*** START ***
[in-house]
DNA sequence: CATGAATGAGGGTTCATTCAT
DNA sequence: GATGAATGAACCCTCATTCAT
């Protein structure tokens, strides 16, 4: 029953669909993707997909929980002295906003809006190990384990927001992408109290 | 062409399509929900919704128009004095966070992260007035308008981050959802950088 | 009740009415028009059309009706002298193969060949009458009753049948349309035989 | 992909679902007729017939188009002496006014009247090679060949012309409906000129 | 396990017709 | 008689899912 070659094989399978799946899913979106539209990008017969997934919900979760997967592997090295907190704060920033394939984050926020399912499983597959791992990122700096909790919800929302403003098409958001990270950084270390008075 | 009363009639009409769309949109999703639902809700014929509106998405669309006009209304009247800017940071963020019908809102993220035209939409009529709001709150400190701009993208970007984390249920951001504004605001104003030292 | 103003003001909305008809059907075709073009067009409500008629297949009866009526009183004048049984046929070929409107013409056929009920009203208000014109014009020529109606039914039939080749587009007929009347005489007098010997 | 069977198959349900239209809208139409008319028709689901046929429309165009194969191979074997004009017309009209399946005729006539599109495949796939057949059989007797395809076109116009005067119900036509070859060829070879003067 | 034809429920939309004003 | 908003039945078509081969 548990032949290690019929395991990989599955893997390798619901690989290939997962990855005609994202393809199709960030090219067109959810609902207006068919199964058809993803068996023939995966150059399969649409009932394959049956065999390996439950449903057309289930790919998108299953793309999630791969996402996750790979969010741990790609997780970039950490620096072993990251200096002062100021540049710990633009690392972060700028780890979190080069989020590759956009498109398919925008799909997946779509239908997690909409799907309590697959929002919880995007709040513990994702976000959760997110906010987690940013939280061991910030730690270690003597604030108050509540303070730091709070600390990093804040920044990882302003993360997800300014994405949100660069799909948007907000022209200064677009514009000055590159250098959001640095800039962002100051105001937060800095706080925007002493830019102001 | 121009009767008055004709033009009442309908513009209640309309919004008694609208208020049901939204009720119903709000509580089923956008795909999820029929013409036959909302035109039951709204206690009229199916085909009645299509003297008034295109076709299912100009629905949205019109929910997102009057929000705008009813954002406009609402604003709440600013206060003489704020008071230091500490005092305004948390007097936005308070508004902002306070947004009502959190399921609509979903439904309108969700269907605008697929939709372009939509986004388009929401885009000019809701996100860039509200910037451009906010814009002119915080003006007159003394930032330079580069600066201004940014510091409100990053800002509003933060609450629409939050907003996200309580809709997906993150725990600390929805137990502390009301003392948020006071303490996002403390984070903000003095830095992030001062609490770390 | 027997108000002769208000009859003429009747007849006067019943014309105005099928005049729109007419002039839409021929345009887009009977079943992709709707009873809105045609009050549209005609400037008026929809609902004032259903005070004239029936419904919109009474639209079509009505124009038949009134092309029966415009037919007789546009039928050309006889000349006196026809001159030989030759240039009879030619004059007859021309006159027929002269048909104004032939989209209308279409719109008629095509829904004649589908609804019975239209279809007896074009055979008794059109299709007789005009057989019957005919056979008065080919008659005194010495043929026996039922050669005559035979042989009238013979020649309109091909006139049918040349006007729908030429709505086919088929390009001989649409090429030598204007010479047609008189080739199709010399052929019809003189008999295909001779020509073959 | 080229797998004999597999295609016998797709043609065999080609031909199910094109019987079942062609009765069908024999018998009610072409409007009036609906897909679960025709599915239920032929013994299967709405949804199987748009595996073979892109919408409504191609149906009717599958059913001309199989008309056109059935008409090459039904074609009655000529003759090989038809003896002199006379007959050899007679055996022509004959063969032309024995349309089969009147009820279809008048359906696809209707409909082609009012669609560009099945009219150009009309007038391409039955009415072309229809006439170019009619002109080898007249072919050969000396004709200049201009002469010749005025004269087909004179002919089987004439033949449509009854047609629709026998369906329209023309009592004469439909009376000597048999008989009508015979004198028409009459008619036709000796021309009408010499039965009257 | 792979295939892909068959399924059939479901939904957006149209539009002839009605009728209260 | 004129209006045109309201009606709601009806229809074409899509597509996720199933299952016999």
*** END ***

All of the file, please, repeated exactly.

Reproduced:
[in-house]
DNA sequence: CATGAATGAGGGTTCATTCAT
DNA sequence: GATGAATGAACCCTCATTCAT
């Protein structure tokens, strides 16, 4: 029953669909993707997909929980002295906003809006190990384990927001992408109290 | 062409399509929900919704128009004095966070992260007035308008981050959802950088 | 009740009415028009059309009706002298193969060949009458009753049948349309035989 | 992909679902007729017939188009002496006014009247090679060949012309409906000129 | 396990017709 | 008689899912 070659094989399978799946899913979106539209990008017969997934919900979760997967592997090295907190704060920033394939984050926020399912499983597959791992990122700096909790919800929302403003098409958001990270950084270390008075 | 009363009639009409769309949109999703639902809700014929509106998405669309006009209304009247800017940071963020019908809102993220035209939409009529709001709150400190701009993208970007984390249920951001504004605001104003030292 | 103003003001909305008809059907075709073009067009409500008629297949009866009526009183004048049984046929070929409107013409056929009920009203208000014109014009020529109606039914039939080749587009007929009347005489007098010997 | 069977198959349900239209809208139409008319028709689901046929429309165009194969191979074997004009017309009209399946005729006539599109495949796939057949059989007797395809076109116009005067119900036509070859060829070879003067 | 034809429920939309004003 | 908003039945078509081969 548990032949290690019929395991990989599955893997390798619901690989290939997962990855005609994202393809199709960030090219067109959810609902207006068919199964058809993803068996023939995966150059399969649409009932394959049956065999390996439950449903057309289930790919998108299953793309999630791969996402996750790979969010741990790609997780970039950490620096072993990251200096002062100021540049710990633009690392972060700028780890979190080069989020590759956009498109398919925008799909997946779509239908997690909409799907309590697959929002919880995007709040513990994702976000959760997110906010987690940013939280061991910030730690270690003597604030108050509540303070730091709070600390990093804040920044990882302003993360997800300014994405949100660069799909948007907000022209200064677009514009000055590159250098959001640095800039962002100051105001937060800095706080925007002493830019102001 | 121009009767008055004709033009009442309908513009209640309309919004008694609208208020049901939204009720119903709000509580089923956008795909999820029929013409036959909302035109039951709204206690009229199916085909009645299509003297008034295109076709299912100009629905949205019109929910997102009057929000705008009813954002406009609402604003709440600013206060003489704020008071230091500490005092305004948390007097936005308070508004902002306070947004009502959190399921609509979903439904309108969700269907605008697929939709372009939509986004388009929401885009000019809701996100860039509200910037451009906010814009002119915080003006007159003394930032330079580069600066201004940014510091409100990053800002509003933060609450629409939050907003996200309580809709997906993150725990600390929805137990502390009301003392948020006071303490996002403390984070903000003095830095992030001062609490770390 | 027997108000002769208000009859003429009747007849006067019943014309105005099928005049729109007419002039839409021929345009887009009977079943992709709707009873809105045609009050549209005609400037008026929809609902004032259903005070004239029936419904919109009474639209079509009505124009038949009134092309029966415009037919007789546009039928050309006889000349006196026809001159030989030759240039009879030619004059007859021309006159027929002269048909104004032939989209209308279409719109008629095509829904004649589908609804019975239209279809007896074009055979008794059109299709007789005009057989019957005919056979008065080919008659005194010495043929026996039922050669005559035979042989009238013979020649309109091909006139049918040349006007729908030429709505086919088929390009001989649409090429030598204007010479047609008189080739199709010399052929019809003189008999295909001779020509073959 | 080229797998004999597999295609016998797709043609065999080609031909199910094109019987079942062609009765069908024999018998009610072409409007009036609906897909679960025709599915239920032929013994299967709405949804199987748009595996073979892109919408409504191609149906009717599958059913001309199989008309056109059935008409090459039904074609009655000529003759090989038809003896002199006379007959050899007679055996022509004959063969032309024995349309089969009147009820279809008048359906696809209707409909082609009012669609560009099945009219150009009309007038391409039955009415072309229809006439170019009619002109080898007249072919050969000396004709200049201009002469010749005025004269087909004179002919089987004439033949449509009854047609629709026998369906329209023309009592004469439909009376000597048999008989009508015979004198028409009459008619036709000796021309009408010499039965009257 | 792979295939892909068959399924059939479901939904957006149209539009002839009605009728209260 | 004129209006045109309201009606709601009806229809074409899509597509996720199933299952016999």